Karli Rasmussen (’18) SFSU Part III

Hi this is Karli Rasmussen again checking in for my third blog. I was waiting to post my last blog until I had finished my internship, which was supposed to be over in early September. But, in a very unexpected way, my research advisor and Professor was very happy with my results and wanted me to continue on for a couple more weeks. As I explained before, I am working with in situ hybridization, which is a way of mapping where certain genes are expressed. The genes we are interested in are HoxA genes, which are known for mapping sites for unique development, often in developing fins and limbs. The project I have been working on this summer was directly related to a project another student had completed earlier in the summer in the same lab. In his project, he was placing blue-banded Goby embryos in various treatments and analyzing the effects on their development, in regions that were assumed to be under HoxA11a and HoxA13a expression. My experiment utilized these same embryos after he scored their phenotypic differences and utilized molecular biology techniques to analyze whether gene expression in these regions were altered. From the first successful trial of the experiment, it was determined that there was definitely an alteration to both HoxA11a and HoxA13a expression. While these results were expected, the clarity of results was much better than we could have hoped for. In the next week and a half, I will be repeating the experiment again. If we see the same results, she wants to move forward with publishing the results and making me the author of the paper! I really did not expect this going into the summer and could not be happier with the outcome from my work this summer.

Example work-in-progress figure that may eventually be published!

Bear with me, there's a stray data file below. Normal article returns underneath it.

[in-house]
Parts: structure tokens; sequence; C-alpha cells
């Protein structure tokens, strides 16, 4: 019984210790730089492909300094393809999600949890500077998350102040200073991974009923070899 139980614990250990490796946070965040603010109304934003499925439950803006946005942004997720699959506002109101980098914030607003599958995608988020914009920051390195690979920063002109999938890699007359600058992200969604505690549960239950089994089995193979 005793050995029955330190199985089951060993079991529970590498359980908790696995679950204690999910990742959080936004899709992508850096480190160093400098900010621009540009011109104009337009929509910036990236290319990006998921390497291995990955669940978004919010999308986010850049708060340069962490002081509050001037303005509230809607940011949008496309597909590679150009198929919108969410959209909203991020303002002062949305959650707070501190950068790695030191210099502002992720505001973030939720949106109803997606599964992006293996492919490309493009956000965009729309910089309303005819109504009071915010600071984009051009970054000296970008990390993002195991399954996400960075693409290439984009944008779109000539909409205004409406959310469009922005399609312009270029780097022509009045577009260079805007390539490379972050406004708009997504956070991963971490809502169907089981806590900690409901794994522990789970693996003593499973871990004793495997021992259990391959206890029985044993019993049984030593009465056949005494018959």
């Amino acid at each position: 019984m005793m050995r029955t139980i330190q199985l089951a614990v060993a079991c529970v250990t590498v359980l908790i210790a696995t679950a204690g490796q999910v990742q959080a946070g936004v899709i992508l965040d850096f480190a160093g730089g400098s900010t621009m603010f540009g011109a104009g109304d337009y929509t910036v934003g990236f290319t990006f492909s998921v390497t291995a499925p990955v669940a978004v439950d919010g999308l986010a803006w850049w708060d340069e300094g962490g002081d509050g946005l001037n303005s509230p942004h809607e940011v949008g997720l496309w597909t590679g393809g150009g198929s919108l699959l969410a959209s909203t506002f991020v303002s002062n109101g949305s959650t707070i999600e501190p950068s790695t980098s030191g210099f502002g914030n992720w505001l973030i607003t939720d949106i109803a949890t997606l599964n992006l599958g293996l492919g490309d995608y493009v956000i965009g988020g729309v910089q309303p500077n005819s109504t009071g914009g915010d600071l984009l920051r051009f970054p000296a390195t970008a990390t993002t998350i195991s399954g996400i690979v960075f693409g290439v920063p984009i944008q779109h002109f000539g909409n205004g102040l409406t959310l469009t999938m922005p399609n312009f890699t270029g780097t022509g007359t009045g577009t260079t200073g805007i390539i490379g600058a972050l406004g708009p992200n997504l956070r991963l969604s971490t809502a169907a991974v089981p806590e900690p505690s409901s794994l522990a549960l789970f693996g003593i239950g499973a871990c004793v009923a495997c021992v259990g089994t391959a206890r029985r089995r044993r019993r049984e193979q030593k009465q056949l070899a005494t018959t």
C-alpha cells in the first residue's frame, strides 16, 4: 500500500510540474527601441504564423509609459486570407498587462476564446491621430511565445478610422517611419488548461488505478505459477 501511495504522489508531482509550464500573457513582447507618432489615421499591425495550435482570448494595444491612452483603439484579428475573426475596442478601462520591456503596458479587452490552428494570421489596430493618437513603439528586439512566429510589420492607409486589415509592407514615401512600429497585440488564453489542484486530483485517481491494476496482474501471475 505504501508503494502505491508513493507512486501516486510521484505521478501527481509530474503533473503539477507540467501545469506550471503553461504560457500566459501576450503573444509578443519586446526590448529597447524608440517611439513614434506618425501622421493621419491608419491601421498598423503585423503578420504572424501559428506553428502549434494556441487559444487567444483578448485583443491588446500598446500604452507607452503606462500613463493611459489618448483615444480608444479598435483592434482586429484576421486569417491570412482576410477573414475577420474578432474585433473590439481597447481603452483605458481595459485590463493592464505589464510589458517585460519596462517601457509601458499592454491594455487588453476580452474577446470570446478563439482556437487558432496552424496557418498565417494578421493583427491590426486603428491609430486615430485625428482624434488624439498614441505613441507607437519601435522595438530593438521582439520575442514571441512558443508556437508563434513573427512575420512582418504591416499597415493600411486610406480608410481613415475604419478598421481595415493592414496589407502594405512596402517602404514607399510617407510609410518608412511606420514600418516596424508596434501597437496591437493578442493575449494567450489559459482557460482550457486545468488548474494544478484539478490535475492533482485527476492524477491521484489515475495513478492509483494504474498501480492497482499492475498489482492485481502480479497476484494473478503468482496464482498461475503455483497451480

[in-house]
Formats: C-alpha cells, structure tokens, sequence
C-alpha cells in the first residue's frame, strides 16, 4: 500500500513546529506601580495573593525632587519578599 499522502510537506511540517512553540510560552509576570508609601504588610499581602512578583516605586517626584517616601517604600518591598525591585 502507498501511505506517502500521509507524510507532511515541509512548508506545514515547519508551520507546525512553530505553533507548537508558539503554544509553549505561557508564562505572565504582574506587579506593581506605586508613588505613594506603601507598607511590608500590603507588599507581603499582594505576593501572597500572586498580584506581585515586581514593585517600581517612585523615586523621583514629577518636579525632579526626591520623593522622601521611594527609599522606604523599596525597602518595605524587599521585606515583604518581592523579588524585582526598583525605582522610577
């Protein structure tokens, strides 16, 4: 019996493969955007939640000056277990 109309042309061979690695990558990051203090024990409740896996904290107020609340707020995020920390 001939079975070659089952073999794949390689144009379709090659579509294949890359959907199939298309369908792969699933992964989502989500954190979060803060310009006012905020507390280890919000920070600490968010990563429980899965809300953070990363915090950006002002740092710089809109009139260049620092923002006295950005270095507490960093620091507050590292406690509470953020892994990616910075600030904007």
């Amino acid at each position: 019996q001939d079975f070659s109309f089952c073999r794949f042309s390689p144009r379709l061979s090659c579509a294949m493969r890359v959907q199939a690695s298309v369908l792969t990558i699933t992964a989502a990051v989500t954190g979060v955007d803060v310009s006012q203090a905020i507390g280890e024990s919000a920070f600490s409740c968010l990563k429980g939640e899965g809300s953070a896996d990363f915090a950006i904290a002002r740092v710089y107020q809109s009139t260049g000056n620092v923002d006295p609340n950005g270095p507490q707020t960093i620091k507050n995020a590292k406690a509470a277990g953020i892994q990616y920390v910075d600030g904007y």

Advice I have for anyone looking for summer internships: start looking early and don’t be afraid to talk to people about it! I never would have found this experience if I hadn’t emailed random lab advisors that I was interested in working with. Often people are much more receptive to helping students than I ever thought they would be. Especially in the sciences, I have found professors and other scientists really want the younger generations to succeed. Even if someone doesn’t have exactly what you are looking for, they might have connections that align more closely! So never hesitate to reach out.

And onto the next steps for me, working in this lab–on top of past research experiences with Skidmore–gave me the skill set and knowledge in order to land a full time job in a biotech start up around San Francisco. I will be starting in October, when I completely finish up with my extended summer work. Each new experience such as this one has only allowed me to transition from a student into a scientist and I am so grateful for this opportunity. Thank you to all the donors who made this possible!

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